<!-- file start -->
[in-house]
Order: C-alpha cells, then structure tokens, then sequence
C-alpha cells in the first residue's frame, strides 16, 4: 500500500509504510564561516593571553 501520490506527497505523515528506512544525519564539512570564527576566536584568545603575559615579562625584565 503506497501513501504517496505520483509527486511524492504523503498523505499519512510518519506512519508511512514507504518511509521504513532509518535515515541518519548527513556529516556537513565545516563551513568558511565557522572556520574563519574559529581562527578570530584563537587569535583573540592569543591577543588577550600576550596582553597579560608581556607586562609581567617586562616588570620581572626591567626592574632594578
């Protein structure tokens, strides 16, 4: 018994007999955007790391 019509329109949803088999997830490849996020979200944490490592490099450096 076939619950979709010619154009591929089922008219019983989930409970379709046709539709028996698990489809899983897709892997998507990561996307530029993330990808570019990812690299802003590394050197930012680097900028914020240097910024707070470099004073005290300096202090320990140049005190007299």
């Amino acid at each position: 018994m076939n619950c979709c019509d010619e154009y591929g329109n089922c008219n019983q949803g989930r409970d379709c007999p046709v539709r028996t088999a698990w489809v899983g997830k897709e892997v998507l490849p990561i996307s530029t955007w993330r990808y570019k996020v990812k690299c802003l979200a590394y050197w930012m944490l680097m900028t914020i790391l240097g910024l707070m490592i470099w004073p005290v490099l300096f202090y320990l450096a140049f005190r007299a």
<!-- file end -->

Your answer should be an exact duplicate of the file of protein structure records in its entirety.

[in-house]
Order: C-alpha cells, then structure tokens, then sequence
C-alpha cells in the first residue's frame, strides 16, 4: 500500500509504510564561516593571553 501520490506527497505523515528506512544525519564539512570564527576566536584568545603575559615579562625584565 503506497501513501504517496505520483509527486511524492504523503498523505499519512510518519506512519508511512514507504518511509521504513532509518535515515541518519548527513556529516556537513565545516563551513568558511565557522572556520574563519574559529581562527578570530584563537587569535583573540592569543591577543588577550600576550596582553597579560608581556607586562609581567617586562616588570620581572626591567626592574632594578
């Protein structure tokens, strides 16, 4: 018994007999955007790391 019509329109949803088999997830490849996020979200944490490592490099450096 076939619950979709010619154009591929089922008219019983989930409970379709046709539709028996698990489809899983897709892997998507990561996307530029993330990808570019990812690299802003590394050197930012680097900028914020240097910024707070470099004073005290300096202090320990140049005190007299």
């Amino acid at each position: 018994m076939n619950c979709c019509d010619e154009y591929g329109n089922c008219n019983q949803g989930r409970d379709c007999p046709v539709r028996t088999a698990w489809v899983g997830k897709e892997v998507l490849p990561i996307s530029t955007w993330r990808y570019k996020v990812k690299c802003l979200a590394y050197w930012m944490l680097m900028t914020i790391l240097g910024l707070m490592i470099w004073p005290v490099l300096f202090y320990l450096a140049f005190r007299a």